Since LT tires are commonly used on trucks with dual rear wheels, they are branded with two load indexes. The first number indicates the load carrying capacity if the tire is installed on a truck with a single-wheel rear axle, and the second number applies when the tire is used in a dual rear application. A tire professional can advise you.
Durability refers to the how long a tire will last. Durability is directly related to road conditions and driving habits.
- Tire material: Different types of rubber are used in the tire manufacturing process. Harder rubber will make for a more durable tire but will give up some performance and ride comfort.
- Tire tread: The tread design chosen for tires are typically all-season tires except in the case of performance automobiles. Winter tires and off road tires offer a more aggressive tread pattern for grip in different conditions.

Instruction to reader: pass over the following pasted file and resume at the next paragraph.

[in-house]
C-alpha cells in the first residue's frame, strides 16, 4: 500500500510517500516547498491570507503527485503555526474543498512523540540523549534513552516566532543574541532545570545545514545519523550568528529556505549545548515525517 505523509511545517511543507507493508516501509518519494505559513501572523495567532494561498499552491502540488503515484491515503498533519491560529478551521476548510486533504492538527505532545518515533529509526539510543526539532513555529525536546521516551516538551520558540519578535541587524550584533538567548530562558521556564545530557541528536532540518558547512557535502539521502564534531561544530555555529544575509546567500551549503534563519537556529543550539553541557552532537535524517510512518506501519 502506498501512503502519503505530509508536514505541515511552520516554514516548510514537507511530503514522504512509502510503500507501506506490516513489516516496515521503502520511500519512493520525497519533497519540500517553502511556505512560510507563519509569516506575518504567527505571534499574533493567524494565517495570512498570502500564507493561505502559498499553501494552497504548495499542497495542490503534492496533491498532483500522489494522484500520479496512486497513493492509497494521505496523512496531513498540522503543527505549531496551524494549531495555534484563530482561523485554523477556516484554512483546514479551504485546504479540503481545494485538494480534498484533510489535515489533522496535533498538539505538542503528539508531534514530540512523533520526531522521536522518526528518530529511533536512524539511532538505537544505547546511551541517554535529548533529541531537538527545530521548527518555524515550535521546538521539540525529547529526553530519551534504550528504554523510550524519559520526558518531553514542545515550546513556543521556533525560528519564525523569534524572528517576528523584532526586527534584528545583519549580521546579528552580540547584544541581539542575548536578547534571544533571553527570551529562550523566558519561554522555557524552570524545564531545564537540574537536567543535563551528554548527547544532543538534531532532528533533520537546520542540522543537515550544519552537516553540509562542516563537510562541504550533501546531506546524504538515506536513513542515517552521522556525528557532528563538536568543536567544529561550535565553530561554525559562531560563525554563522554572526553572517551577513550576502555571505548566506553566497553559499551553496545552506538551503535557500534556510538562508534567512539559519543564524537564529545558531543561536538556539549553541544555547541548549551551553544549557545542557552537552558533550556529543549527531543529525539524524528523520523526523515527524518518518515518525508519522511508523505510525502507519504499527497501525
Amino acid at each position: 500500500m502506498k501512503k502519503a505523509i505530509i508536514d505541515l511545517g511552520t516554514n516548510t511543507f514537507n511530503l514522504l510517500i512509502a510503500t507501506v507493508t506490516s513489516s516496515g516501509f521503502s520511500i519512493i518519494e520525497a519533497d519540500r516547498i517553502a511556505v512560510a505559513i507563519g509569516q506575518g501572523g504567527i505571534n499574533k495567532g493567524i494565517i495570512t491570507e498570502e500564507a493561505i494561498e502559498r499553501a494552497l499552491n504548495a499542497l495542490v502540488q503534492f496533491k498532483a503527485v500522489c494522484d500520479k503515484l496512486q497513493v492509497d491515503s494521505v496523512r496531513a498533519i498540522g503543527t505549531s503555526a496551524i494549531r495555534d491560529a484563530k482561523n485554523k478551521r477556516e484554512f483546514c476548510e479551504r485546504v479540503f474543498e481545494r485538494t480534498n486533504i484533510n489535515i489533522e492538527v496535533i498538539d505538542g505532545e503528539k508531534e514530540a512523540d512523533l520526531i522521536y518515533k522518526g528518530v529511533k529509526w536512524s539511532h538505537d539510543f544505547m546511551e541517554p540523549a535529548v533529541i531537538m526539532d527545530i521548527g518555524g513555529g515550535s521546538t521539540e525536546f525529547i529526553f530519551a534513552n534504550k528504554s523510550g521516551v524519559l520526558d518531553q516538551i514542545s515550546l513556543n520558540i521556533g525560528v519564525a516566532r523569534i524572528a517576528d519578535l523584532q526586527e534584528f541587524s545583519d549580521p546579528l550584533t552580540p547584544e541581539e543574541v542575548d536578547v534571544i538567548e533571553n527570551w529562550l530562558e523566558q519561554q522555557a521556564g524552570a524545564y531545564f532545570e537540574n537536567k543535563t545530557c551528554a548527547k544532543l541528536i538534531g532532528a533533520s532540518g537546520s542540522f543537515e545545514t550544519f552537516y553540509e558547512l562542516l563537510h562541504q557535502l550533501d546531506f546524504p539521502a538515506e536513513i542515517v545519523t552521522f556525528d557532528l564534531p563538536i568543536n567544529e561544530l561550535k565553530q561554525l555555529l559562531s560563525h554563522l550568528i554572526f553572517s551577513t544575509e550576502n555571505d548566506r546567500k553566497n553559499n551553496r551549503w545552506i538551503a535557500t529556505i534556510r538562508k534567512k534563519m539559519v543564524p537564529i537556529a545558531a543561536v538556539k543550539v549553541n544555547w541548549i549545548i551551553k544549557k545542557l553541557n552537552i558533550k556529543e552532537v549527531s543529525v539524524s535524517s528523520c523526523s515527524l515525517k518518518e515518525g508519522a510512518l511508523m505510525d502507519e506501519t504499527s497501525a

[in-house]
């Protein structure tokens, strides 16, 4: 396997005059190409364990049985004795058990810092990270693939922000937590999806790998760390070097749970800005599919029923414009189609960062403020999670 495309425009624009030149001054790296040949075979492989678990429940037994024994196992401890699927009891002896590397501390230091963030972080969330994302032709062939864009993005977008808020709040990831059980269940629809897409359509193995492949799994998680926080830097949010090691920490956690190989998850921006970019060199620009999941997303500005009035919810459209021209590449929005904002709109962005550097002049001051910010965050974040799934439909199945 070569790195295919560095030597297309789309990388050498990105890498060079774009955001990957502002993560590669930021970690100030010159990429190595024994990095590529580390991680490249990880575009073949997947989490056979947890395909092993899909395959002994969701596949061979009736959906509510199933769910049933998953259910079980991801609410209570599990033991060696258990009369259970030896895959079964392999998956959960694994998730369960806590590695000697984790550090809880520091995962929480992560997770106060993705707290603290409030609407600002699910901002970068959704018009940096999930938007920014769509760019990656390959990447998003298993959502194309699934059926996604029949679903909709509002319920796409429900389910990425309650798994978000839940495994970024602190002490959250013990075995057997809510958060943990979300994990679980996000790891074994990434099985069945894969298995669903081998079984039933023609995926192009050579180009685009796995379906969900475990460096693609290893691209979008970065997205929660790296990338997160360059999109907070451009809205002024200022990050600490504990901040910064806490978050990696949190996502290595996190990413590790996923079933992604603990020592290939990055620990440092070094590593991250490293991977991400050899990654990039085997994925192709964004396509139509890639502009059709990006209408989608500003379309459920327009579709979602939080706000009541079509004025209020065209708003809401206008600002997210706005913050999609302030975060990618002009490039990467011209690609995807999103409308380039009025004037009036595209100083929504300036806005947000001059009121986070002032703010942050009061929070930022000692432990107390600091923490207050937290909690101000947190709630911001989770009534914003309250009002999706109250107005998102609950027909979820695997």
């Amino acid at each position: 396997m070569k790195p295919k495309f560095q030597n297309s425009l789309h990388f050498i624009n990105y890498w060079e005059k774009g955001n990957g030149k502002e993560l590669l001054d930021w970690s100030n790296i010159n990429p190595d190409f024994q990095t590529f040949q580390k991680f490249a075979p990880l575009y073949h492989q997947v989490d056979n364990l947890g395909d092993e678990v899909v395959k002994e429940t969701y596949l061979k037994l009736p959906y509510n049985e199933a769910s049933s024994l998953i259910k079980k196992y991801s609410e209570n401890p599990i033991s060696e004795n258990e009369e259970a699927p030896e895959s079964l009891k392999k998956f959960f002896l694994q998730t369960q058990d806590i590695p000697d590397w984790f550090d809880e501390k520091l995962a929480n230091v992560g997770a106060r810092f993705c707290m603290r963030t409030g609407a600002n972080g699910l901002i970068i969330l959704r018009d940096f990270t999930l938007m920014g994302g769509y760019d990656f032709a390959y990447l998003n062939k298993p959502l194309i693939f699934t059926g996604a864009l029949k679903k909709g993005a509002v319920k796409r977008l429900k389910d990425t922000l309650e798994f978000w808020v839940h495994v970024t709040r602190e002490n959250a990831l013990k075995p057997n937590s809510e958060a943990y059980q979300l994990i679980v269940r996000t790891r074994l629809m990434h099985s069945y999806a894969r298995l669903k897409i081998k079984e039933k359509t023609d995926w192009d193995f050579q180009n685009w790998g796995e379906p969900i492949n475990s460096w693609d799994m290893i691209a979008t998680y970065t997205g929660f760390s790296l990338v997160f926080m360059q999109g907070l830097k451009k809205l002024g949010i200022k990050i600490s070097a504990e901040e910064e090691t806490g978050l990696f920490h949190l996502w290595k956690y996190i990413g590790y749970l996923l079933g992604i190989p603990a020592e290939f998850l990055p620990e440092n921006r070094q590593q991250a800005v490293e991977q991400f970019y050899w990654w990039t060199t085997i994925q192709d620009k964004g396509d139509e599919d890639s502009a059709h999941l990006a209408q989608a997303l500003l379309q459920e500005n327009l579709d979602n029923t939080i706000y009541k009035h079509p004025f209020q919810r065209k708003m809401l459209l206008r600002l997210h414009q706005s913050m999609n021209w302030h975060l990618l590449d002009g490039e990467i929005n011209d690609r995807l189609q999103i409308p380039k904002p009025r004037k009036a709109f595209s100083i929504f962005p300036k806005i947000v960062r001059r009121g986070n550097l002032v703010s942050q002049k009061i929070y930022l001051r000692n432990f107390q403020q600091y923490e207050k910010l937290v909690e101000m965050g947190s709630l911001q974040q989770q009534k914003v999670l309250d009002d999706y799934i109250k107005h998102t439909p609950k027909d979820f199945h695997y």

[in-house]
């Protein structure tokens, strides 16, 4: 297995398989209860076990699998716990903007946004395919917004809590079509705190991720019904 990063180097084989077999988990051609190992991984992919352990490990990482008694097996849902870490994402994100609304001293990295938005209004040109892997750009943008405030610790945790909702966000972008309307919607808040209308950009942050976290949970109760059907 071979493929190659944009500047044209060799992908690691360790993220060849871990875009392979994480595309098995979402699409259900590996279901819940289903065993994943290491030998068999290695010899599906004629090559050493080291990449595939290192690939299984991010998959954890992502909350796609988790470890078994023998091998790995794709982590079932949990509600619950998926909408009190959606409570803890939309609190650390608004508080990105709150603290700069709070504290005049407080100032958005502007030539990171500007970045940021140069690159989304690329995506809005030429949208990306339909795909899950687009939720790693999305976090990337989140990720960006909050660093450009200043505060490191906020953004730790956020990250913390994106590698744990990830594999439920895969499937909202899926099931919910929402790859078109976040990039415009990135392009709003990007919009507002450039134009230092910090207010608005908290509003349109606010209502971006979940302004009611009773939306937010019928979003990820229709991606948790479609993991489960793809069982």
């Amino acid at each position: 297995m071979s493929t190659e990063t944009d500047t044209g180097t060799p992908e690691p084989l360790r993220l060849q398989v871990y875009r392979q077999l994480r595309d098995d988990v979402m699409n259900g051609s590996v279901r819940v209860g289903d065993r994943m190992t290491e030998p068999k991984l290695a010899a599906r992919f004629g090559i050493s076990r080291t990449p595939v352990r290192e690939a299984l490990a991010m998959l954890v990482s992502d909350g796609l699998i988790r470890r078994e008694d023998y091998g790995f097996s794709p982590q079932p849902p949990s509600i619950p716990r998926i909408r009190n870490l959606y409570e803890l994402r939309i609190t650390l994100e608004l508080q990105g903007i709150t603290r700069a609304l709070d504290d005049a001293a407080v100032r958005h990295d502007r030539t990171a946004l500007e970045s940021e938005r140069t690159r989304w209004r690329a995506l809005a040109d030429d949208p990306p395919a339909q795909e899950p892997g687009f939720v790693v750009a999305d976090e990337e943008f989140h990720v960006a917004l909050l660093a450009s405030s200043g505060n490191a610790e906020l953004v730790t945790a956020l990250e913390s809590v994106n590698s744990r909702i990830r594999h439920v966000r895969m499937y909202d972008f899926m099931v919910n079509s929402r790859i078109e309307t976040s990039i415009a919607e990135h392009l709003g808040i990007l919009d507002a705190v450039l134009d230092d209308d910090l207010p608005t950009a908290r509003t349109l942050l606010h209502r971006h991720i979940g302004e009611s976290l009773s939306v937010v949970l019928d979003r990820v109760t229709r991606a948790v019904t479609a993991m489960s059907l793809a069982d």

Traction is that grippy feeling that comes when the gas is applied and friction takes over between the road and the tire. Road conditions play a big role when it comes to traction, but some tires perform better than others.
- Tread design: The design of a tread pattern is not random. Tire manufacturers use specific designs that help to disperse water and limit hydroplaning, plus offer grip, braking, safety and handling. Snow tires are a good example of deep treads that are intended to cut through a certain amount of snow.
- Tread depth: Beyond dispersing water, the tread depth plays a role in traction, which is where the rubber can meet the road. Tread depth below 3/32” is considered unsafe and the tire should be replaced.
Handling is the way the vehicle responds to the driver. Handling includes how the tires respond to acceleration, braking and turning. Handling affects safety and driving comfort.